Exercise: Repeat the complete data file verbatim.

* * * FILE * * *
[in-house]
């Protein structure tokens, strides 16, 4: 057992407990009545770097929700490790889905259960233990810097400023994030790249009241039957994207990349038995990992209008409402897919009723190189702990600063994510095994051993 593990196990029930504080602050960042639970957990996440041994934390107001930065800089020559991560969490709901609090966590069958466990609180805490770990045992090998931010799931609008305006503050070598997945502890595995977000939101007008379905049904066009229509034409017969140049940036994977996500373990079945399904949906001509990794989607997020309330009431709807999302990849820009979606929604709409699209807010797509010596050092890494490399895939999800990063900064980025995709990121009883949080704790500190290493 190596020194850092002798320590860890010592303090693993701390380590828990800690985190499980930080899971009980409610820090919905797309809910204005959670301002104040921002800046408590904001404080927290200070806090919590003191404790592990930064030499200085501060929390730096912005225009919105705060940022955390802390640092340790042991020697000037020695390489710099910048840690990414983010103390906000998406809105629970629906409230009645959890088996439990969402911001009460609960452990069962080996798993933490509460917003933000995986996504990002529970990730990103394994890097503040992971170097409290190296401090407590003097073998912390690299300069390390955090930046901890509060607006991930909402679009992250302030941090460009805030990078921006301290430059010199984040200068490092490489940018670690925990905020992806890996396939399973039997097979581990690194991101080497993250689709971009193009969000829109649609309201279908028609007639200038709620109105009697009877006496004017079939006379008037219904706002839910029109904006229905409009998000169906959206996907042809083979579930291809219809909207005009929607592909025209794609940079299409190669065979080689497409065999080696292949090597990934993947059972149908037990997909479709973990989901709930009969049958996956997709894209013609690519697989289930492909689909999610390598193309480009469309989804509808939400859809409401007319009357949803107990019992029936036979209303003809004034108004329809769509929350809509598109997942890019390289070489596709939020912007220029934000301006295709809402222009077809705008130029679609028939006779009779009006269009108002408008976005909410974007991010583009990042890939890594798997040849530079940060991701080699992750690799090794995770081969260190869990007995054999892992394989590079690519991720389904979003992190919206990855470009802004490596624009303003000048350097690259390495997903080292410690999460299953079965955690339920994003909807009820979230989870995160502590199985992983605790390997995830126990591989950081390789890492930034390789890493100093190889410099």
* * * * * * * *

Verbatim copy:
[in-house]
């Protein structure tokens, strides 16, 4: 057992407990009545770097929700490790889905259960233990810097400023994030790249009241039957994207990349038995990992209008409402897919009723190189702990600063994510095994051993 593990196990029930504080602050960042639970957990996440041994934390107001930065800089020559991560969490709901609090966590069958466990609180805490770990045992090998931010799931609008305006503050070598997945502890595995977000939101007008379905049904066009229509034409017969140049940036994977996500373990079945399904949906001509990794989607997020309330009431709807999302990849820009979606929604709409699209807010797509010596050092890494490399895939999800990063900064980025995709990121009883949080704790500190290493 190596020194850092002798320590860890010592303090693993701390380590828990800690985190499980930080899971009980409610820090919905797309809910204005959670301002104040921002800046408590904001404080927290200070806090919590003191404790592990930064030499200085501060929390730096912005225009919105705060940022955390802390640092340790042991020697000037020695390489710099910048840690990414983010103390906000998406809105629970629906409230009645959890088996439990969402911001009460609960452990069962080996798993933490509460917003933000995986996504990002529970990730990103394994890097503040992971170097409290190296401090407590003097073998912390690299300069390390955090930046901890509060607006991930909402679009992250302030941090460009805030990078921006301290430059010199984040200068490092490489940018670690925990905020992806890996396939399973039997097979581990690194991101080497993250689709971009193009969000829109649609309201279908028609007639200038709620109105009697009877006496004017079939006379008037219904706002839910029109904006229905409009998000169906959206996907042809083979579930291809219809909207005009929607592909025209794609940079299409190669065979080689497409065999080696292949090597990934993947059972149908037990997909479709973990989901709930009969049958996956997709894209013609690519697989289930492909689909999610390598193309480009469309989804509808939400859809409401007319009357949803107990019992029936036979209303003809004034108004329809769509929350809509598109997942890019390289070489596709939020912007220029934000301006295709809402222009077809705008130029679609028939006779009779009006269009108002408008976005909410974007991010583009990042890939890594798997040849530079940060991701080699992750690799090794995770081969260190869990007995054999892992394989590079690519991720389904979003992190919206990855470009802004490596624009303003000048350097690259390495997903080292410690999460299953079965955690339920994003909807009820979230989870995160502590199985992983605790390997995830126990591989950081390789890492930034390789890493100093190889410099």